The AARP is still trying to play both sides on the health care debate. They contend that they generically support health care and don’t support any specific bill. But at the same time, they are running commercials that advocate for specific elements of the Congressional Obamacare proposals.
Potential and existing AARP members are not buying the “Rope-a-Dope” as people are continuing to cancel membership or refusing to join.
AARP, which has lost tens of thousands of members over its support for efforts to revamp the health care system, is preparing a post-Labor Day blitz to try to cast itself as a politically impartial advocate on health care issues.
…The effort gears up next week, when members of Congress — some of them surprised by voter anger expressed at town-hall-style meetings last month — return to the nation’s capital to resume the debate over how to lower health care costs and provide insurance coverage for the millions who go without.
Since July 1, many of the 60,000 AARP members who have quit over concerns about health care legislation said they were worried it could lead to cuts in Medicare. Although AARP has not endorsed any specific plan, its general support for a system change left many members with the impression it backs the Democrats’ bill.
The resignations surprised leaders of the 40-million-member lobbying group, even though it signed up 400,000 new members during the same period.
What the AARP is a organization of almost 30 Million members and is constantly reaching out to people as soon as they hit their 50th birthday and continue with constant direct mail until they are 55. The US Census 2008 population estimates say the 50-54 population is about 21,000,000 people so that 400,000 new member number may not be anything special. The AARP is is not releasing is whether that 400,000 number is up or down vs previous years.
AARP’s new national campaign will feature more of the same, including:
- A post-Labor Day direct-mail blast — 8 million letters will be sent — addressing concerns about health care and Medicare and Release of the September AARP Bulletin with a cover story debunking health care myths.
- Town hall forums and tele-town halls to address concerns about the changes the White House and Congress are considering.
- National TV and Web ads. A multimillion-dollar ad campaign, which started in mid-August, will continue through Sept. 14, and plans are underway for a second set of ads to run this fall.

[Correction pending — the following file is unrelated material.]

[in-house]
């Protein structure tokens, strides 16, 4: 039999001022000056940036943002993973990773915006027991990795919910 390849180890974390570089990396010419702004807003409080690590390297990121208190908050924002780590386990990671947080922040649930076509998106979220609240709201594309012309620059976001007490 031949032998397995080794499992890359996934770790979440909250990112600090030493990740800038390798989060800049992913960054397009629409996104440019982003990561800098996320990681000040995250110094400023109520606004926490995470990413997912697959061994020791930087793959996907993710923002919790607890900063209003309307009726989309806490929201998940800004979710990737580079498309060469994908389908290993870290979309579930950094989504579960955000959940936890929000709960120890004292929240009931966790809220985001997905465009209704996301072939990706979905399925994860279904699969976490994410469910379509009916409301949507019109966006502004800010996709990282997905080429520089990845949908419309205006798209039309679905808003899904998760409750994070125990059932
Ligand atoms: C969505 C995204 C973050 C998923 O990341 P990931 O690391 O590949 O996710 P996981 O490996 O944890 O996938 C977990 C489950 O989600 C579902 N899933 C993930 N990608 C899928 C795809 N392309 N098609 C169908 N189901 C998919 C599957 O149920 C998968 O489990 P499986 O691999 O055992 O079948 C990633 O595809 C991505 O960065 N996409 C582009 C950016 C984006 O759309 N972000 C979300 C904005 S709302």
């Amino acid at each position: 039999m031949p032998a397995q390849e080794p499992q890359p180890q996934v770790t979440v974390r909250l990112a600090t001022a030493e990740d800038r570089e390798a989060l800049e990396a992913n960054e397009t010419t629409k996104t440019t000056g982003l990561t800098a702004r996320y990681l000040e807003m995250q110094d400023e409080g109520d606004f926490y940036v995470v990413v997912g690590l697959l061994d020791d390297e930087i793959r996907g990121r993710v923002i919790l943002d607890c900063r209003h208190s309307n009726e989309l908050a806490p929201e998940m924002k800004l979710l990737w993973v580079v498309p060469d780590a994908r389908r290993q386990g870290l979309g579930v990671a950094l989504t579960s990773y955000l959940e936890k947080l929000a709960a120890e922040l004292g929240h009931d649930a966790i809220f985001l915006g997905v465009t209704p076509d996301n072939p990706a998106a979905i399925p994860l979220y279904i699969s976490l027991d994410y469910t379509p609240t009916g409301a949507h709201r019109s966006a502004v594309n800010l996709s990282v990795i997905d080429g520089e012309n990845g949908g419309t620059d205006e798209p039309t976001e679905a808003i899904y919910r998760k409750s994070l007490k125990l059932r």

AARP hopes to retain members such as Ted Campbell, head of the Republican Club at the Greenspring retirement community in Springfield, Va. A retired engineer, Campbell says many of his friends dropped their AARP memberships and he may quit, too.
AARP “most definitely should be neutral” in the health care debate, says Campbell, 80. “I can see that they’re going Democratic, very much so. They talk about bipartisanship, but you don’t see it.”
Campbell’s big worry: “rationing of treatments. It sounds to me like, based on age, they’re going to determine whether you get treatment or not. I don’t think that’s the way to control health care costs.”
David Certner of the AARP thinks that people are scaring Seniors, giving them no credit for being able to understand the difference between rhetoric and fact:
AARP’s legislative director David Certner says that “There’s clearly been an effort to scare people,” says Certner, referring to incorrect warnings issued by some Republicans, including former Alaska governor Sarah Palin, of “death panels” that would cut off care for the elderly. “We’ve been spending a lot of time trying to dispel the myths. I think it has derailed the debate.”
Jim Kessler of Third Way, a Washington think tank that backs a public option, says AARP must be “pro-reform without being partisan.” Seniors are confused, he says, they “need to see (AARP) as an honest broker in this debate, … where they will get the most accurate information.”
Clearly they are not fulfilling their role as a non partisan advocate.